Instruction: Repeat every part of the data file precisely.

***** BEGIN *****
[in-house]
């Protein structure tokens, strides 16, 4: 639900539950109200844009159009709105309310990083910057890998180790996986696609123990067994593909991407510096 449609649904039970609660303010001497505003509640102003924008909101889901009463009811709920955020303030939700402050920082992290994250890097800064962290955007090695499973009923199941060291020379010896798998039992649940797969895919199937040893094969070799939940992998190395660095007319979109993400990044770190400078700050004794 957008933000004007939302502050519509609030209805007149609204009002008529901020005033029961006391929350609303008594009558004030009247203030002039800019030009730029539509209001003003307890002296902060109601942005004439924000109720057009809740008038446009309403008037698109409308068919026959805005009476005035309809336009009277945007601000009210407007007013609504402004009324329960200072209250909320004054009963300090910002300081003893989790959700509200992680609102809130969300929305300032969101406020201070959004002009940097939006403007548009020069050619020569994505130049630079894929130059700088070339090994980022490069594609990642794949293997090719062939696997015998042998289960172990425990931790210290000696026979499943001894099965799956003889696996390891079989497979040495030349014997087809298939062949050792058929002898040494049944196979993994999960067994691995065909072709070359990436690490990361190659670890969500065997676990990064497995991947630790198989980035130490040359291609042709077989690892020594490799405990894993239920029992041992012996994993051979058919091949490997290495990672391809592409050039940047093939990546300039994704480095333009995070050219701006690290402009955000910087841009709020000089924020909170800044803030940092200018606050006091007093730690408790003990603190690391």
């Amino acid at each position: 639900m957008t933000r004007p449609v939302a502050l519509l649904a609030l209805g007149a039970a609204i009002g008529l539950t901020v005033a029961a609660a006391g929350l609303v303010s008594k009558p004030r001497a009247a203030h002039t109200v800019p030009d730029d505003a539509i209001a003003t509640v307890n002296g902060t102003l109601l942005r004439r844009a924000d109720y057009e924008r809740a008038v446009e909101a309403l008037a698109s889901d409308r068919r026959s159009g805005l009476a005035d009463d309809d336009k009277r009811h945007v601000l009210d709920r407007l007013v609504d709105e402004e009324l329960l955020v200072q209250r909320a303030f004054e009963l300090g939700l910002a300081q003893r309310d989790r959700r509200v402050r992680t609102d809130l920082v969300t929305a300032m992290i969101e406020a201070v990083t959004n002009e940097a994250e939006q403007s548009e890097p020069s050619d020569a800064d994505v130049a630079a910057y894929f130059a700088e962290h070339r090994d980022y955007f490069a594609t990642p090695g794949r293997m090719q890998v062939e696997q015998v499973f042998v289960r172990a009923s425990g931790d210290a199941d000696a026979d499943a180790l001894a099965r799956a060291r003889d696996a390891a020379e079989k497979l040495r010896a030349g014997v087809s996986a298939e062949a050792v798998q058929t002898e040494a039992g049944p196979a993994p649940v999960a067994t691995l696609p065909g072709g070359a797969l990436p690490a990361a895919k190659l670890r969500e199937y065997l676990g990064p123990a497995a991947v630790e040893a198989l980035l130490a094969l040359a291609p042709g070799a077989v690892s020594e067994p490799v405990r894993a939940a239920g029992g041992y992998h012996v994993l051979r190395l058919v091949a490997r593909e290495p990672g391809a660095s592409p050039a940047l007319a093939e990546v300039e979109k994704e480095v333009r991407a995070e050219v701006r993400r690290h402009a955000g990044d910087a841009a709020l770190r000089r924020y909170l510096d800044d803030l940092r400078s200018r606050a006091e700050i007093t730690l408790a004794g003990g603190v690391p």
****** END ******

[in-house]
């Protein structure tokens, strides 16, 4: 639900539950109200844009159009709105309310990083910057890998180790996986696609123990067994593909991407510096 449609649904039970609660303010001497505003509640102003924008909101889901009463009811709920955020303030939700402050920082992290994250890097800064962290955007090695499973009923199941060291020379010896798998039992649940797969895919199937040893094969070799939940992998190395660095007319979109993400990044770190400078700050004794 957008933000004007939302502050519509609030209805007149609204009002008529901020005033029961006391929350609303008594009558004030009247203030002039800019030009730029539509209001003003307890002296902060109601942005004439924000109720057009809740008038446009309403008037698109409308068919026959805005009476005035309809336009009277945007601000009210407007007013609504402004009324329960200072209250909320004054009963300090910002300081003893989790959700509200992680609102809130969300929305300032969101406020201070959004002009940097939006403007548009020069050619020569994505130049630079894929130059700088070339090994980022490069594609990642794949293997090719062939696997015998042998289960172990425990931790210290000696026979499943001894099965799956003889696996390891079989497979040495030349014997087809298939062949050792058929002898040494049944196979993994999960067994691995065909072709070359990436690490990361190659670890969500065997676990990064497995991947630790198989980035130490040359291609042709077989690892020594490799405990894993239920029992041992012996994993051979058919091949490997290495990672391809592409050039940047093939990546300039994704480095333009995070050219701006690290402009955000910087841009709020000089924020909170800044803030940092200018606050006091007093730690408790003990603190690391």
């Amino acid at each position: 639900m957008t933000r004007p449609v939302a502050l519509l649904a609030l209805g007149a039970a609204i009002g008529l539950t901020v005033a029961a609660a006391g929350l609303v303010s008594k009558p004030r001497a009247a203030h002039t109200v800019p030009d730029d505003a539509i209001a003003t509640v307890n002296g902060t102003l109601l942005r004439r844009a924000d109720y057009e924008r809740a008038v446009e909101a309403l008037a698109s889901d409308r068919r026959s159009g805005l009476a005035d009463d309809d336009k009277r009811h945007v601000l009210d709920r407007l007013v609504d709105e402004e009324l329960l955020v200072q209250r909320a303030f004054e009963l300090g939700l910002a300081q003893r309310d989790r959700r509200v402050r992680t609102d809130l920082v969300t929305a300032m992290i969101e406020a201070v990083t959004n002009e940097a994250e939006q403007s548009e890097p020069s050619d020569a800064d994505v130049a630079a910057y894929f130059a700088e962290h070339r090994d980022y955007f490069a594609t990642p090695g794949r293997m090719q890998v062939e696997q015998v499973f042998v289960r172990a009923s425990g931790d210290a199941d000696a026979d499943a180790l001894a099965r799956a060291r003889d696996a390891a020379e079989k497979l040495r010896a030349g014997v087809s996986a298939e062949a050792v798998q058929t002898e040494a039992g049944p196979a993994p649940v999960a067994t691995l696609p065909g072709g070359a797969l990436p690490a990361a895919k190659l670890r969500e199937y065997l676990g990064p123990a497995a991947v630790e040893a198989l980035l130490a094969l040359a291609p042709g070799a077989v690892s020594e067994p490799v405990r894993a939940a239920g029992g041992y992998h012996v994993l051979r190395l058919v091949a490997r593909e290495p990672g391809a660095s592409p050039a940047l007319a093939e990546v300039e979109k994704e480095v333009r991407a995070e050219v701006r993400r690290h402009a955000g990044d910087a841009a709020l770190r000089r924020y909170l510096d800044d803030l940092r400078s200018r606050a006091e700050i007093t730690l408790a004794g003990g603190v690391p």